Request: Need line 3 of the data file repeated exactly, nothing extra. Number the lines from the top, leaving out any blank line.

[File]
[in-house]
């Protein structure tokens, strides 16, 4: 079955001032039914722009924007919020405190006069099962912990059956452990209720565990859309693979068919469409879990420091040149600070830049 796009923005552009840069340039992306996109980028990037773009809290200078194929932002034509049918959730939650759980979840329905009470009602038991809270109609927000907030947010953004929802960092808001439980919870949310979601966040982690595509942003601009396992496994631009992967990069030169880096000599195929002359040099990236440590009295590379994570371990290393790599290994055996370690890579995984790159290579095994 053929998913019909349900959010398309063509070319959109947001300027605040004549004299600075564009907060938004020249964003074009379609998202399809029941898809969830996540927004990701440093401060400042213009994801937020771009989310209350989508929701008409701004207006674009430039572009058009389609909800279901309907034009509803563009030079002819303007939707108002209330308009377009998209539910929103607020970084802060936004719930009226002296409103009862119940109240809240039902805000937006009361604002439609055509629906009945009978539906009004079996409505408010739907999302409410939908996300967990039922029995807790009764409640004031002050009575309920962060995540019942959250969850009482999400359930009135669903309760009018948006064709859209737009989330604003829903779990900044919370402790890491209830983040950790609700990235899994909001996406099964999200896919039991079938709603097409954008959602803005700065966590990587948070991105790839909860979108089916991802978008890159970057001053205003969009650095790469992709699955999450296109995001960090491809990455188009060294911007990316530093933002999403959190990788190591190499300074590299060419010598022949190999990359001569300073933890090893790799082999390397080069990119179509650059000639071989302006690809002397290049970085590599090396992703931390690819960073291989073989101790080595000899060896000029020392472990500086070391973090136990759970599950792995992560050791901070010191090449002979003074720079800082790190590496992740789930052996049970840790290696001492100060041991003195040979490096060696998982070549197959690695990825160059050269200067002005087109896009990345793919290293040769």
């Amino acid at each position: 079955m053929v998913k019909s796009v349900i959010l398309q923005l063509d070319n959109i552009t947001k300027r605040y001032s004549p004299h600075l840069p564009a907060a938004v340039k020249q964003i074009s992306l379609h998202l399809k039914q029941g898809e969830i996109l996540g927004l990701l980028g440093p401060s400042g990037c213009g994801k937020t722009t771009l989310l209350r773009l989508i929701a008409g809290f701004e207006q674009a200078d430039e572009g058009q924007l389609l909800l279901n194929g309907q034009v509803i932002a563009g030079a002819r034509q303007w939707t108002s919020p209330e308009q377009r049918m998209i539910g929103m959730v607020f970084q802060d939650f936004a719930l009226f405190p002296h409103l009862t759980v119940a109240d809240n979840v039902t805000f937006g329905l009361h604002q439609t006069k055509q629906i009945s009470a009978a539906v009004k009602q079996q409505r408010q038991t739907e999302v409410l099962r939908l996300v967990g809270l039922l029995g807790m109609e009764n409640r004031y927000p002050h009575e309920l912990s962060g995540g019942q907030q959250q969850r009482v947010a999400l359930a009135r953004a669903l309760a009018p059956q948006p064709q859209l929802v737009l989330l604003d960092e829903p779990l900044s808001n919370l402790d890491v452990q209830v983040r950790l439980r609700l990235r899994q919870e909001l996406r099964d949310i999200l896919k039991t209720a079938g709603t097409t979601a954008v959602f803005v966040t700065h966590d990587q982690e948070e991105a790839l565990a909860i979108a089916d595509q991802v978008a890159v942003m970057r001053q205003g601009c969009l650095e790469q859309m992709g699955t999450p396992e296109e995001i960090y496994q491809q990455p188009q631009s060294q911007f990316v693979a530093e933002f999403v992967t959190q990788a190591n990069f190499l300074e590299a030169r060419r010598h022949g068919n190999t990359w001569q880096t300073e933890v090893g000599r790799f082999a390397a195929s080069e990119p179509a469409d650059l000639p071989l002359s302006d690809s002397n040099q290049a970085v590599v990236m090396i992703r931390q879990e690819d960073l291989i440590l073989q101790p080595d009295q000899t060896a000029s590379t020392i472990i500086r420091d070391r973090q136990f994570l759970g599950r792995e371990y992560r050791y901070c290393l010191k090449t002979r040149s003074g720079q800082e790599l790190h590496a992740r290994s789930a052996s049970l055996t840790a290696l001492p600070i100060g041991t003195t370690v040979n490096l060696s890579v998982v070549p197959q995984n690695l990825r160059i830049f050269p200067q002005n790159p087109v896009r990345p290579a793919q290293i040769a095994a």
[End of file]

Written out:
């Amino acid at each position: 079955m053929v998913k019909s796009v349900i959010l398309q923005l063509d070319n959109i552009t947001k300027r605040y001032s004549p004299h600075l840069p564009a907060a938004v340039k020249q964003i074009s992306l379609h998202l399809k039914q029941g898809e969830i996109l996540g927004l990701l980028g440093p401060s400042g990037c213009g994801k937020t722009t771009l989310l209350r773009l989508i929701a008409g809290f701004e207006q674009a200078d430039e572009g058009q924007l389609l909800l279901n194929g309907q034009v509803i932002a563009g030079a002819r034509q303007w939707t108002s919020p209330e308009q377009r049918m998209i539910g929103m959730v607020f970084q802060d939650f936004a719930l009226f405190p002296h409103l009862t759980v119940a109240d809240n979840v039902t805000f937006g329905l009361h604002q439609t006069k055509q629906i009945s009470a009978a539906v009004k009602q079996q409505r408010q038991t739907e999302v409410l099962r939908l996300v967990g809270l039922l029995g807790m109609e009764n409640r004031y927000p002050h009575e309920l912990s962060g995540g019942q907030q959250q969850r009482v947010a999400l359930a009135r953004a669903l309760a009018p059956q948006p064709q859209l929802v737009l989330l604003d960092e829903p779990l900044s808001n919370l402790d890491v452990q209830v983040r950790l439980r609700l990235r899994q919870e909001l996406r099964d949310i999200l896919k039991t209720a079938g709603t097409t979601a954008v959602f803005v966040t700065h966590d990587q982690e948070e991105a790839l565990a909860i979108a089916d595509q991802v978008a890159v942003m970057r001053q205003g601009c969009l650095e790469q859309m992709g699955t999450p396992e296109e995001i960090y496994q491809q990455p188009q631009s060294q911007f990316v693979a530093e933002f999403v992967t959190q990788a190591n990069f190499l300074e590299a030169r060419r010598h022949g068919n190999t990359w001569q880096t300073e933890v090893g000599r790799f082999a390397a195929s080069e990119p179509a469409d650059l000639p071989l002359s302006d690809s002397n040099q290049a970085v590599v990236m090396i992703r931390q879990e690819d960073l291989i440590l073989q101790p080595d009295q000899t060896a000029s590379t020392i472990i500086r420091d070391r973090q136990f994570l759970g599950r792995e371990y992560r050791y901070c290393l010191k090449t002979r040149s003074g720079q800082e790599l790190h590496a992740r290994s789930a052996s049970l055996t840790a290696l001492p600070i100060g041991t003195t370690v040979n490096l060696s890579v998982v070549p197959q995984n690695l990825r160059i830049f050269p200067q002005n790159p087109v896009r990345p290579a793919q290293i040769a095994a």